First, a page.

A rail carrier that intends to abandon or discontinue a rail line must either file an application with, or seek exemption from, the Surface Transportation Board (“STB” or “Board”). The STB has authority to regulate the construction, operation, and abandonment of most rail lines in the United States. 49 U.S.C. §§ 10903, 10502; 49 C.F.R. §§ 1152.20–1152.22, 1152.50; Caldwell v. United States, 391 F.3d 1226, 1228 (Fed. Cir. 2004). At the same time, Congress has determined it beneficial to preserve established railroad rights-of-way and to create recreational trails. Accordingly, § 8(d) of the Trails Act, 16 U.S.C. § 1247(d), provides a mechanism for a rail carrier that intends to abandon or discontinue a rail line to instead negotiate an agreement with a locality or a private entity trail sponsor to convert the railroad's right-of-way into a recreational trail.2
If a rail carrier has sought an abandonment exemption and agrees to negotiate an agreement with a trail sponsor, the STB will issue a Notice of Interim Trail Use or Abandonment (“NITU”). The NITU provides for a negotiation period during which the railroad can “discontinue service” on the rail line and “salvage track and materials.” 49 C.F.R. § 1152.29(d)(1) (2012) (providing a negotiation period of 180 days); Preseault v. Interstate Com. Comm'n, 494 U.S. 1, 7 & n.5, 110 S.Ct. 914, 108 L.Ed.2d 1 (1990) (discussing the 180-day negotiation period following the issuance of a NITU by the Interstate Commerce Commission, the predecessor to the STB).3 After the negotiation period, if no agreement is reached, the railroad may abandon the line and file a notice of consummation of abandonment with the Board. 49 C.F.R. § 1152.29(d)(1), (e)(2). If an agreement is reached, trail use of the right-of-way is authorized and abandonment by the railroad is blocked indefinitely, subject to restoration of the right-of-way for railroad purposes. Castillo v. United States, 952 F.3d 1311, 1315 (Fed. Cir. 2020); see also 16 U.S.C. § 1247(d). Because the right-of-way may be restored for railroad purposes, the process contemplated by the Trails Act is referred to as “railbanking.” See Caldwell, 391 F.3d at 1229.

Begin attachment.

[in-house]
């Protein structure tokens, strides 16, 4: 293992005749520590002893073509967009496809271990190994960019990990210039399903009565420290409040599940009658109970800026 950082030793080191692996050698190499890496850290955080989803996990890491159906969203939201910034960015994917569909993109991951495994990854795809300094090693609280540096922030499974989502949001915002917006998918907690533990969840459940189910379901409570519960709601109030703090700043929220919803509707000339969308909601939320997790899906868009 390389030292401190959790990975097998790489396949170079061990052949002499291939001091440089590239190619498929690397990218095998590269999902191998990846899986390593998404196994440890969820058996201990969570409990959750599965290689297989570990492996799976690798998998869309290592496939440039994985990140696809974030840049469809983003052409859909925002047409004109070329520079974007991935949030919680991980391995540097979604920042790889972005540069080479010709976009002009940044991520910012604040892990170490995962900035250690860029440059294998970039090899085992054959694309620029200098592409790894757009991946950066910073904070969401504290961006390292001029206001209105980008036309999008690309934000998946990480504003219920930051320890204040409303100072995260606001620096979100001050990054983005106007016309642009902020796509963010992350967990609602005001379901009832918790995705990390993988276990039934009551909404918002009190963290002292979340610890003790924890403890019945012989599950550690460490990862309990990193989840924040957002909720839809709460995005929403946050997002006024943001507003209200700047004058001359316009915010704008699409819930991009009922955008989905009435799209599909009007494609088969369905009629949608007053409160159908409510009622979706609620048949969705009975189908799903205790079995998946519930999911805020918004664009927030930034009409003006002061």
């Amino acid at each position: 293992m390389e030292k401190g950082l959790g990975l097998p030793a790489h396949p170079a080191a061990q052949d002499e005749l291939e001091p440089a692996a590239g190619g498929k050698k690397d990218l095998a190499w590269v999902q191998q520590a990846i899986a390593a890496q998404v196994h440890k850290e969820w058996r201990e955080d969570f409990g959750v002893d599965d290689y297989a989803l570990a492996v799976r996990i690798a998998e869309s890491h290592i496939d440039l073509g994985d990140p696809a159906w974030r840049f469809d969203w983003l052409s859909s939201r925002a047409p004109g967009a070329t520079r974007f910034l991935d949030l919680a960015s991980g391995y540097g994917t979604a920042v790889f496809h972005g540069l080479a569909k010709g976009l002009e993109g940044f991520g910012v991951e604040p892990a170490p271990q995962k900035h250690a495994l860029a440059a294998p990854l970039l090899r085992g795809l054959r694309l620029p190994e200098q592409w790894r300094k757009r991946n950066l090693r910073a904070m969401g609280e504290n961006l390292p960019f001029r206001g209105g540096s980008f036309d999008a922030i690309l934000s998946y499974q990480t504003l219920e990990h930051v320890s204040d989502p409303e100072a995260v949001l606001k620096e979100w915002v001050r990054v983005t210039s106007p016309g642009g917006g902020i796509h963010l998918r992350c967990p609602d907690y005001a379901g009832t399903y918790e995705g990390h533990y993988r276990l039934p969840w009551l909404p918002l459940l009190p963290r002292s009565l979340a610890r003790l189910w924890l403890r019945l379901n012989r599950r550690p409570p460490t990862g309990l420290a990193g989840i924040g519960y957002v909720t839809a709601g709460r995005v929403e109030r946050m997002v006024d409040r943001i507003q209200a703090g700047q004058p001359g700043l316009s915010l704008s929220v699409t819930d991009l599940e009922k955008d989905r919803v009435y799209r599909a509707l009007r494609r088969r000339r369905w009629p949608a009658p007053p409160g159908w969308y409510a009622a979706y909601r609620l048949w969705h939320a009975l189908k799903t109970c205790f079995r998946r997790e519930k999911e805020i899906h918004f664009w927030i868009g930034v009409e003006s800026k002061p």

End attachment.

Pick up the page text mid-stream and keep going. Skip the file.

Where the railroad held an easement to the underlying property, the conversion of the right-of-way to a recreational trail, and thus the implementation of a new easement, can form the basis for a physical takings claim under the Fifth Amendment to the Constitution. Preseault v. United States, 100 F.3d 1525, 1550 (Fed. Cir. 1996) (en banc) (“Preseault II”). Such a taking occurs when “state law reversionary property interests that would otherwise vest in the adjacent landowners are blocked from so vesting.” Caldwell, 391 F.3d at 1233. We have explained that the taking begins upon the issuance of the NITU, “the only government action in the railbanking process that operates to prevent abandonment of the corridor and to preclude the vesting of state law reversionary interests in the right-of-way.” Id. at 1233–34, 1236; see also Barclay v. United States, 443 F.3d 1368, 1373 (Fed. Cir. 2006).